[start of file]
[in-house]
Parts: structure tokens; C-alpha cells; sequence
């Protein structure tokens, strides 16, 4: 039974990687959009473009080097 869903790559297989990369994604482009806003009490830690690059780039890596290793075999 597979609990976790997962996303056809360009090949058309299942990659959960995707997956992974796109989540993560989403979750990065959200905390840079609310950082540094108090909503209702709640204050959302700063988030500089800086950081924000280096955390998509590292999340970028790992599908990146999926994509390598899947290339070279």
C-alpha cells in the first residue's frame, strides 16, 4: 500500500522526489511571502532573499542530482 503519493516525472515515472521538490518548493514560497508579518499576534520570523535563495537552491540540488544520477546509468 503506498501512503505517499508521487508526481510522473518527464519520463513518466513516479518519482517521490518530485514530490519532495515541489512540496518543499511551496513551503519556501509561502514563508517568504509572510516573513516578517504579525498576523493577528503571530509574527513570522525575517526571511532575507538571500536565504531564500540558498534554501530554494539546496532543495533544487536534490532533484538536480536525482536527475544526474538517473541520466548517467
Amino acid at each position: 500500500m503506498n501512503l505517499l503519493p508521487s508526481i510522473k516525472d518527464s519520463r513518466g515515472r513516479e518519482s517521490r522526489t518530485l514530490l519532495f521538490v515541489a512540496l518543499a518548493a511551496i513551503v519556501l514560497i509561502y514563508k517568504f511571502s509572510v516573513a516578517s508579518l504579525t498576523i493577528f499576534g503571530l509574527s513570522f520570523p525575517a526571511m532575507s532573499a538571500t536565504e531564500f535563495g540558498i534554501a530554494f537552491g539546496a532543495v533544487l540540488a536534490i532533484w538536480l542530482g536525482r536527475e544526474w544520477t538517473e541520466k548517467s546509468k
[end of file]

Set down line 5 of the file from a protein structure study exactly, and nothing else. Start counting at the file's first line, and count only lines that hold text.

Amino acid at each position: 500500500m503506498n501512503l505517499l503519493p508521487s508526481i510522473k516525472d518527464s519520463r513518466g515515472r513516479e518519482s517521490r522526489t518530485l514530490l519532495f521538490v515541489a512540496l518543499a518548493a511551496i513551503v519556501l514560497i509561502y514563508k517568504f511571502s509572510v516573513a516578517s508579518l504579525t498576523i493577528f499576534g503571530l509574527s513570522f520570523p525575517a526571511m532575507s532573499a538571500t536565504e531564500f535563495g540558498i534554501a530554494f537552491g539546496a532543495v533544487l540540488a536534490i532533484w538536480l542530482g536525482r536527475e544526474w544520477t538517473e541520466k548517467s546509468k